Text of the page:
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October/November 2017

debt recovery

7 tips to get your invoices paid It is a sad fact of business life that not all your invoices will be paid on time, or at all. Large companies will have credit control departments to chase payments and maybe even an in-house legal department. Medium companies will at least have an accountant or bookkeeper that manages the credit control processes. However, many small companies cannot afford the cost of a member of staff dedicated to chasing payments from customers. This short guide offers a few tips to get your invoices paid. 1. Stay close to your customers where possible, talk about their business and business plans with them. This is often referred to as KYC (Know Your Customer). Confirm if they are a sole trader, partnership or a limited company. Verify their identity by requiring them to complete a credit account opening form, obtain a credit report wherever possible. Don’t just become an invoice each week or month. Try and form relationships and a regular dialogue which will help keep you familiar to your customer. If the time comes for them to have to

choose between your invoice and another invoice from a supplier who never speaks to them other than to demand x and y you will win that battle every time.

2. Be clear on your payment terms on the invoice but also at the time of completing the work or a transaction. If your terms are not clear or are ambiguous, then it’s just another option for a debtor to delay payment. It also gives you a point of reference when they are surprised as to why you are chasing payment “so early on.” Always e-mail your invoices to your customers so they cannot claim they never received them. If you have to post invoices follow them up a few days later with a call or an e-mail requesting confirmation the invoice has been received. 3. When working with bigger companies you should also check their payment terms when entering into any agreement with them. There is no point in chasing after 30 days if they pay all invoices after 60 days. Make sure both sides have clear expectations of when the invoice will be processed. It saves wasted phone calls and letters.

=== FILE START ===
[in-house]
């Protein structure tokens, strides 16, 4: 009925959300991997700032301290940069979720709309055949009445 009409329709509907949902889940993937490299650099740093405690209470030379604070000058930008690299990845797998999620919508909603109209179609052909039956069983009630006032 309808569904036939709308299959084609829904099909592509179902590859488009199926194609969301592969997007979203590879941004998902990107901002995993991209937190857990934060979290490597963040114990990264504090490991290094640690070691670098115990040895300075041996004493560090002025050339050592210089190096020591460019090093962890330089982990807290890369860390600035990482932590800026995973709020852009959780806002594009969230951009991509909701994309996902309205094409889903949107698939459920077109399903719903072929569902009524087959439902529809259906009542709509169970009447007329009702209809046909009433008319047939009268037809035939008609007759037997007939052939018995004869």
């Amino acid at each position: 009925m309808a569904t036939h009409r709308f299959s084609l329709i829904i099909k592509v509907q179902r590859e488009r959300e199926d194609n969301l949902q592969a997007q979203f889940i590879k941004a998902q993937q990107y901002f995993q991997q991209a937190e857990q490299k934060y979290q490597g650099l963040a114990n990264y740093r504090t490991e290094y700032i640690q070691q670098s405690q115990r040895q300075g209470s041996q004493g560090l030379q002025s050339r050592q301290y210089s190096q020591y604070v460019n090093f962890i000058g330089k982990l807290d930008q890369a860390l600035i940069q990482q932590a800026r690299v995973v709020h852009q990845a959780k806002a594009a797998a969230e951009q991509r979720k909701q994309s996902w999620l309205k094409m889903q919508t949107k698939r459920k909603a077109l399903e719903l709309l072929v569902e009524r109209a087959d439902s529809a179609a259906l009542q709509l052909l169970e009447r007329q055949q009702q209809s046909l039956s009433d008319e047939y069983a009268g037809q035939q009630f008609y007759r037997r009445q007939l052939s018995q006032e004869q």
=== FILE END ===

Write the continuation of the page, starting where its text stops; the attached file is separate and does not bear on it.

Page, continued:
4. It is vital to ensure you use the correct firm tone in your terms and conditions.

You may never need (or want) to use this legislation but simply by putting the following on your invoice it shows you are aware of the law and take invoice payment seriously: “We will exercise our statutory right to claim interest (at 8% over the Bank of England base rate) and compensation for debt recovery costs under the Late Payment of Commercial Debts (Interest) Act if we are not paid according to our agreed credit terms.” 5. Invoice payment can often come down to difficult choices by the debtor. If they are faced with 10 invoices and 5 are getting paid it is more likely that the invoices perceived to be chased the hardest or with the sternest terms and conditions will get paid. Human nature says you will pay the company who seems the most fierce over the nice guy who always accepts the delayed payment excuse however lame or farfetched they may be. Make sure your invoices and terminology give you even a

chance of making it into the 50% that the debtor will pay that day. It may be a valuable investment to enlist a professional company to ensure your processes are as watertight as they can be.

6. If you don’t use an accounting software package, make sure you keep a log of times and dates of calls, e-mails and letters sent to clients that can be so useful if further action is required. 7. Keep your cool. Non-payment of money you are owed can be very frustrating but threats and aggression often delay payment further and can have serious legal implications. If you feel you have met all of the above to the best of your ability and you are still having difficulty getting paid then it is time to get professional help.

Paul Daine Premium Collections

GM Business Connect Oct.Nov 2017  

October/November Edition of Greater Manchester's fastest growing B2B Magazine